Posts Tagged ‘meaningful failure’

Why the numbers in your operating plan are wrong

December 9, 2008

Startup companies begin life with operating plans – the spreadsheets that outline how revenue will be generated and expenses will be allocated. But in the end it’s all a very well calculated guess. So much is unknown.

A phrase I use a lot when I meet with startup companies is “the only thing we know for certain about your plan is that the numbers in it are wrong”.   It’s a disarming statement, it generally sets everyone at ease.  How could you possibly know what your revenue will be in month 33, when you haven’t even shipped your first product?

And it’s true, in a good way. It’s not the values in the cells that are important, but the set of assumptions and principles that underpin the numbers in the cells that are. I mentioned this in my first post. It sounds and is obvious.

Why bother with the plan? Some CEOs I meet take this path, and use their operating plan as a “check off the box” deliverable on the way to getting funded. But if you go there I think you blow right by critical insight about your business. You need that plan, even when you are far off it, to help you understand which assumptions are still valid, and which may need to change.

An example of an assumptions is “we’ll have larger companies distribute our product for us, and each company will deliver 50,000 end users to us”. That’s important to remember, especially if after six months, they’re only delivering 5,000 users.  It’s even more important to understand if this is just a factor of how long it takes to ramp demand (in which case that assumption needs scrutiny) or of it’s because that’s all the demand these companies can produce for you (ditto).

Your plan is a tool that has a limited useful life, at some point your business (and assumptions) change so much you need to pull out (or rather create) a new one. The right tool, for the right circumstances matters, a lot.

If the right tool is critical, the right mindset produces it. Successfully running a startup requires a resilient open mind and cultivating a sense of intellectually curiosity. You need to want to understand the “why” and “how” the numbers in the cells fail to match reality.

So, examining the failure of your plan, and finding the meaning in the failure, enables you to construct new, more valid assumptions, so you can discard the old plan and create a new one. This can be harder than you think, the plan you have now is was slaved over, polished, and is so “done”. But this new plan has a clearly defined lineage connecting it to the old one, and is the new “right tool” for your business.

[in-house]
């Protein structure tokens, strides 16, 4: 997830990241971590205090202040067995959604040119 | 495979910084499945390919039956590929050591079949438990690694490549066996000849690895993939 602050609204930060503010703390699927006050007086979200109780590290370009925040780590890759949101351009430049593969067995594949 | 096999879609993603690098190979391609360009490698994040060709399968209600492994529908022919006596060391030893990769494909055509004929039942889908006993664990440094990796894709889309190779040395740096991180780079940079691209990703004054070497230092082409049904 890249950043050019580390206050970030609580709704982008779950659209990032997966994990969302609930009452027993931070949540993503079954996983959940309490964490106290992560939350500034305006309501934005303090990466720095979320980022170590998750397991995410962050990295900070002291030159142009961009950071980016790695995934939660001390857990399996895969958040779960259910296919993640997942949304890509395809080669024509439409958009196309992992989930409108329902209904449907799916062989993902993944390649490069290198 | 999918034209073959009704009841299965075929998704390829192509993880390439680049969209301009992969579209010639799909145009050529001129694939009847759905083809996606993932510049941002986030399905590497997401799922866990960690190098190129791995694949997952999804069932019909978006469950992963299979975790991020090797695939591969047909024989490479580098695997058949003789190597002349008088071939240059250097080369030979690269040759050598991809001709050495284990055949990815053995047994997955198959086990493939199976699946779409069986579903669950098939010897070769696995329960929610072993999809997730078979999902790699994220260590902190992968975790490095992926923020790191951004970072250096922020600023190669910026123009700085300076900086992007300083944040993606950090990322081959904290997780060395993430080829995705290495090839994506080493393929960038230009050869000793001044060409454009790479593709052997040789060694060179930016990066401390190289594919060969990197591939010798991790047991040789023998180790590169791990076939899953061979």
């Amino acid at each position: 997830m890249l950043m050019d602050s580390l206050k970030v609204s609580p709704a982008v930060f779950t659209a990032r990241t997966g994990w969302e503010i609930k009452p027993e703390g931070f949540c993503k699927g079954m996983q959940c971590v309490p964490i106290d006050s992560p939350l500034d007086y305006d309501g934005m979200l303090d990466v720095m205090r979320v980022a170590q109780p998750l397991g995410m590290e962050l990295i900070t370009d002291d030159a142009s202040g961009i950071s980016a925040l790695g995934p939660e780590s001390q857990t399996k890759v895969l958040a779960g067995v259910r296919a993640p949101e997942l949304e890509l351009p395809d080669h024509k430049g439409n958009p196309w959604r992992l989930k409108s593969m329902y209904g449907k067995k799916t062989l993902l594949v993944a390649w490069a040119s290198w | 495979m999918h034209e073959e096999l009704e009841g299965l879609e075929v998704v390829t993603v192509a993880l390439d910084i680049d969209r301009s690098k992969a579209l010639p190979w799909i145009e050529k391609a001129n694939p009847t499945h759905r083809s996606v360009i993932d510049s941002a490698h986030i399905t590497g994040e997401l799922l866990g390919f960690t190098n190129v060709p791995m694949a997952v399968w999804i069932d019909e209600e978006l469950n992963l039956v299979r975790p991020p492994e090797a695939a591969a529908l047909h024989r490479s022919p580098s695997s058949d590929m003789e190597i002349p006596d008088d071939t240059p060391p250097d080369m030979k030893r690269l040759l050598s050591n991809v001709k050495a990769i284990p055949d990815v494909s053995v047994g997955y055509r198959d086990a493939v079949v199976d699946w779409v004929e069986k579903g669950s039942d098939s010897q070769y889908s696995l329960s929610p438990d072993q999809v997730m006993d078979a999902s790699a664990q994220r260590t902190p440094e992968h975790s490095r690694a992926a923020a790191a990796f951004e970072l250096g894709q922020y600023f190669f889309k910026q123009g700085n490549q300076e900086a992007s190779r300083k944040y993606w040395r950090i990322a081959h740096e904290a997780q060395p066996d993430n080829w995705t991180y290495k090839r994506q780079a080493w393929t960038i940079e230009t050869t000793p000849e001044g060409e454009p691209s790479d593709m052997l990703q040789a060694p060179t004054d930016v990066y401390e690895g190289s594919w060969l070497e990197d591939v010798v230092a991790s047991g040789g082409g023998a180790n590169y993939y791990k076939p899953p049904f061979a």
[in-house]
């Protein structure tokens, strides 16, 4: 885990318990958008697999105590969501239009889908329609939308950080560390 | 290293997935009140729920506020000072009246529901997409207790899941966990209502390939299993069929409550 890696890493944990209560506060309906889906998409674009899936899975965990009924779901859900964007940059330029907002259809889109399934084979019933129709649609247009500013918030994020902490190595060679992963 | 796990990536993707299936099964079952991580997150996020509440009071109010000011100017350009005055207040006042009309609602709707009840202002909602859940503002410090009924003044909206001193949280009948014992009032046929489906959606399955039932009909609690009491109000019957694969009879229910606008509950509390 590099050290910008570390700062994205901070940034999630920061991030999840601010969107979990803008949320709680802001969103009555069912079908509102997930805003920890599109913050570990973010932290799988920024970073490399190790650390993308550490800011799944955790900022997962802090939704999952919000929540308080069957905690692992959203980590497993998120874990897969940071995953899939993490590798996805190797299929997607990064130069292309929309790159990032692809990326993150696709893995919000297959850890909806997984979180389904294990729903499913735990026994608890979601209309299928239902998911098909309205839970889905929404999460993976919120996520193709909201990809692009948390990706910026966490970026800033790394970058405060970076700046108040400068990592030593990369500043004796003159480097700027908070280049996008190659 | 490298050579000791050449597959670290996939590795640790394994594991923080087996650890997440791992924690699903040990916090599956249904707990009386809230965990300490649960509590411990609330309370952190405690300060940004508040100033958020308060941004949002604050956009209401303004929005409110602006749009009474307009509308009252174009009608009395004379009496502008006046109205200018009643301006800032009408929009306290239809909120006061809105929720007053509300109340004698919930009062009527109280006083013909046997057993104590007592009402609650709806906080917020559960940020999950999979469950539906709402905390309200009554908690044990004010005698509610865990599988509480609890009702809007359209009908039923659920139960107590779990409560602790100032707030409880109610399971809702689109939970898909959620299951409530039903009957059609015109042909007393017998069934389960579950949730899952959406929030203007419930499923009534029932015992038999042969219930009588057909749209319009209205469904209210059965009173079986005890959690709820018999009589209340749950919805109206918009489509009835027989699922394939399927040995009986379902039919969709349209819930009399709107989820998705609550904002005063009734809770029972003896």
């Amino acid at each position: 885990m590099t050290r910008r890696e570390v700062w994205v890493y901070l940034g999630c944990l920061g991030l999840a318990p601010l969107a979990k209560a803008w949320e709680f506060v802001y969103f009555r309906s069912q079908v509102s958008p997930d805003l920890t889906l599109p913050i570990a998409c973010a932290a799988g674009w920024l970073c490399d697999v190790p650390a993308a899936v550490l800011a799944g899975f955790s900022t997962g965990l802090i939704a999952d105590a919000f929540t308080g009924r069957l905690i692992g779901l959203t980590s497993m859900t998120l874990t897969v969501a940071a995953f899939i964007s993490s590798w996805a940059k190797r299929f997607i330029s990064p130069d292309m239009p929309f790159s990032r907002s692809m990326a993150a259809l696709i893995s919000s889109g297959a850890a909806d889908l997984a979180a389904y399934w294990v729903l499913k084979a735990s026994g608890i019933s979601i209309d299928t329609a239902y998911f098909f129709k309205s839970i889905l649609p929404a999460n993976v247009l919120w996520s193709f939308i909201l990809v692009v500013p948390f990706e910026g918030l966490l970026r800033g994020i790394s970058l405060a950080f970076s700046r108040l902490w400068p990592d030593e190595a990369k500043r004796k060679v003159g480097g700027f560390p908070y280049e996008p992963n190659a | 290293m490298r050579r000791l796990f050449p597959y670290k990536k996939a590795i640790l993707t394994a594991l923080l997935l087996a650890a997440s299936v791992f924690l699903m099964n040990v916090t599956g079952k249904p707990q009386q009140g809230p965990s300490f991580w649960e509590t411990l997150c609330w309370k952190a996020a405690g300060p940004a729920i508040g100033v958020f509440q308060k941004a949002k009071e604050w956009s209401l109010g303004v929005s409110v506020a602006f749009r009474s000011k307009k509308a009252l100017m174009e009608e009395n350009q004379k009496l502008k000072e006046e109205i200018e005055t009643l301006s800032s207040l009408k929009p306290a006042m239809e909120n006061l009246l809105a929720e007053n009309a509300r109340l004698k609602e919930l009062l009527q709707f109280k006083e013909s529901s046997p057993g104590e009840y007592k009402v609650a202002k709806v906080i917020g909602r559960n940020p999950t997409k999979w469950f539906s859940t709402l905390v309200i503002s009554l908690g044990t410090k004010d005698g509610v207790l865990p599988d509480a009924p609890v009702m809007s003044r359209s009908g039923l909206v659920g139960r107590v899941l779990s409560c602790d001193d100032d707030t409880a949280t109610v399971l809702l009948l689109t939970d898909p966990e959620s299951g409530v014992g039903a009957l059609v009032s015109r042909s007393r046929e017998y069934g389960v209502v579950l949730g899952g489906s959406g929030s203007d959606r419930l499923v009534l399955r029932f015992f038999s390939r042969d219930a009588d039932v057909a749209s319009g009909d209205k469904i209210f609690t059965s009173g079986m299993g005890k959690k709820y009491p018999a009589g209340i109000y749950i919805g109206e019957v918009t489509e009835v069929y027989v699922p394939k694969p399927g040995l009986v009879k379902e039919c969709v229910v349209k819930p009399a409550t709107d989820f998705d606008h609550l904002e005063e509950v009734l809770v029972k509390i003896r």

Missing your plan is different. Plan “failure” is fundamentally different from missing your plan. Missing your plan comes from poor execution, poor discipline and poor vigilance about understanding why you’re not performing to your plan.  It’s still failure, but failure where no meaning has been examined or made use of.  It’s where you end up using the wrong tool, and not understanding, or even knowing, why you need a new one.

Missing your plan is like trying real hard to use that shovel that worked so well to dig the foundation of a house you’re building to hammer the nails into the framing. Sure it might work, for a while, but over time it’s just not going to do the job you need done. Missing your plan is insisting that you just hit the nails harder and faster with the shovel, and not realizing you hold the wrong tool to begin with.

This is why one of my partners coined the phrase “teams that miss plans generally continue to miss plans”. It’s because they don’t realize its their tool that’s wrong, not their intentions or efforts.

The best CEOs I work with are wonderfully disciplined about creating and appropriately discarding their plans. They measure their performance relative to their plan, and they’re vigilant about clearly delineating the key assumptions supporting the plan. When they’ve measured enough to know the assumptions are no longer valid, they revise their plan, and gladly leave that old plan behind. It becomes all about their new plan, and new tool.

Ego and why it’s over-rated

November 27, 2008

Becoming a VC has had the same effect for me as getting an MBA – it’s provided me with a label that has opened some doors.  But a label is different from substance, it’s thin, and sticks to the clothing you’re wearing. Under the clothing is you.